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SHE'LL ROOT FOR RAYS, UNTIL HER FINAL AT BAT

Baseball Betty says she is ready for whatever comes next.

The Rays believe they will win the divisional playoffs, the American League championship and the World Series for fame, glory and the pure pleasure of winning.

A former St. Petersburg resident who lives in North Carolina knows better.

They will win the whole enchilada not for glory, but for her, Baseball Betty Leone, my late mother's best friend and next-door neighbor. The other day, as Betty lay in her sickbed, she admired her collection of Rays caps, Rays jerseys, Rays mugs, Rays bats, Rays balls, and Rays bobblehead dolls, and spoke confidently into the telephone:

"I think they're going to do it.''

Now for the bad news:

Betty, 86, may not be around to see it happen.

- - -

It begins early, if you're lucky, when a loved one, perhaps your mom or dad or grandparent, invites you to a baseball game. You don't understand the rules, but your loved one patiently explains things until you do. One day, if you're lucky, you have become a baseball fan.

It happened that way for Betty. Her dad, William Burns, loved baseball and taught her the game, even how to keep a scorecard. In the 1950s Betty married Fred Leone after a long courtship. A minor league pitcher, he had to get his baseball dreams out of his system before saying "I do.''

They moved to St. Petersburg, partly to attend as many spring training games as possible with their children, Joann and Becky. During the regular season, it was a family tradition to watch the Saturday game of the week. Later, she found the Braves on TV and became a Dale Murphy fan. After Fred died in 1993, she rooted on her own.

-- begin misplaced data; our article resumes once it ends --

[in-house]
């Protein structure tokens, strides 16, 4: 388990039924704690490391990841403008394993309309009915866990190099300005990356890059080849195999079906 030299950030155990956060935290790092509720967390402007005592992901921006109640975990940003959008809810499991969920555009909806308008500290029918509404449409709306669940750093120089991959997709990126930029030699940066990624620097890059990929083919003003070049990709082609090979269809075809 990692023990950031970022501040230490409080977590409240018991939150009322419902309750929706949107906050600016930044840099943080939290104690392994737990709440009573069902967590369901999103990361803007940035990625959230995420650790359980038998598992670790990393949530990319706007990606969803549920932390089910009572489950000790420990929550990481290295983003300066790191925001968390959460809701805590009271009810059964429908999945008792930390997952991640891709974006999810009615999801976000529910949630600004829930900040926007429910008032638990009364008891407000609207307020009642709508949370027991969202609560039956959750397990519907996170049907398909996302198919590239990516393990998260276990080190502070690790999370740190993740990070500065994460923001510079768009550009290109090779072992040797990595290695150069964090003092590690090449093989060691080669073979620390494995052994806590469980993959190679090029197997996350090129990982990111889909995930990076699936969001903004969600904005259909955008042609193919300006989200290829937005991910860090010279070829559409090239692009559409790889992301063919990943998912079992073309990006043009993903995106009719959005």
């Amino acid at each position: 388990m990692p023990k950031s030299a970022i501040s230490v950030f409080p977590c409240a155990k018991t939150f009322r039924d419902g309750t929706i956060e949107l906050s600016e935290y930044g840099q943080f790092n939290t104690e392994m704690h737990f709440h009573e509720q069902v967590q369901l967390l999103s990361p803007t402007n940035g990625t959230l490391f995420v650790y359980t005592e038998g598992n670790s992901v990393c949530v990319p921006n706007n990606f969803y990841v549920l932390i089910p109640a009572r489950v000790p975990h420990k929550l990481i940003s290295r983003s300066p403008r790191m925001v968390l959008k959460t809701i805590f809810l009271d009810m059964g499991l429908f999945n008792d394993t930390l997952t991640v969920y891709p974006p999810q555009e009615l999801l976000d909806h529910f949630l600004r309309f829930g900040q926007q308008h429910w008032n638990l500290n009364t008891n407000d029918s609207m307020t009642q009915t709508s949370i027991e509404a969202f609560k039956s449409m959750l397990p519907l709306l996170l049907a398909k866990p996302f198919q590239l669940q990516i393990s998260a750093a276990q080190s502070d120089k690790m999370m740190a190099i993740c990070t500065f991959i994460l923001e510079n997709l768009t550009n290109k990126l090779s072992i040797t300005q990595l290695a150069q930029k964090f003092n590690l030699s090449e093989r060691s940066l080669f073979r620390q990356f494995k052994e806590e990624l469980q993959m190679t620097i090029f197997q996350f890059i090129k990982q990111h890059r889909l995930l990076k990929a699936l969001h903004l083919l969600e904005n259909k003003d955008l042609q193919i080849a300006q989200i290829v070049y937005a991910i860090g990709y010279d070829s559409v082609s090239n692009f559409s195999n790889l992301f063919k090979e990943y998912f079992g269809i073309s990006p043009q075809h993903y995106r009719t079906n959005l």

Then the Rays came to town. She attended their first game in 1998. The lopsided loss to the Tigers did not discourage her. Through many losing seasons, she visited Tropicana Field regularly with family, church groups and friends until her arthritis made it impossible for Betty to climb the steps to those third-level seats. So she watched on TV, keeping a special eye on Rocco Baldelli, an Italian like her late husband. Rocco even has Fred's nose.

Two years ago, Betty's daughter, Joann Carroll, asked her mom to join the family in North Carolina.

"I have three demands,'' Betty said. "First, I need an Internet connection for my e-mail. Second, I want to watch my favorite soap opera, The Young and the Restless, every day. Third, you have to get me some kind of cable hookup so I can watch the Rays.''

Done, done and done.

- - -

In the dream season, Betty has never had so much fun watching baseball. Sometimes she telephones an old St. Petersburg friend and they watch together, 600 miles apart, chatting as if they were sitting in the cheap seats side by side. Her former Pinellas County pastor clips all the Rays stories out of the paper and mails a daily package Betty's way.

In July, Betty started feeling ill, and not just because of the awful losing streak right before the All-Star game.

It took a while for doctors to figure things out.

On Aug. 15, they diagnosed her with cancer of the liver.

On Sept. 1, she was told she had a month at best to live.

But there was baseball to watch. She is still here. She times her powerful pain pills so as not to fall asleep during games.

On the day the Rays clinched a playoff spot, she arranged to have a photograph e-mailed to friends in St. Petersburg. In the picture, Betty looks glamorous in her new do - a mohawk.

"It's a trick photograph,'' she wrote in the reluctant e-mail that followed.

Baseball Betty's career is winding down now. She has lost her appetite and can no longer walk. But her bed is pointed at the big-screen television in her daughter's house. She is still rooting for her Rays, and as she roots for them she thinks about her father and her late husband and all the games they watched together.

A Christian, Betty has told her family she is ready for what comes next.

Today's game against the White Sox - or something beyond.

Surely there must be baseball in heaven.

Jeff Klinkenberg can be reached at klink@sptimes.com or (727) 893-8727.

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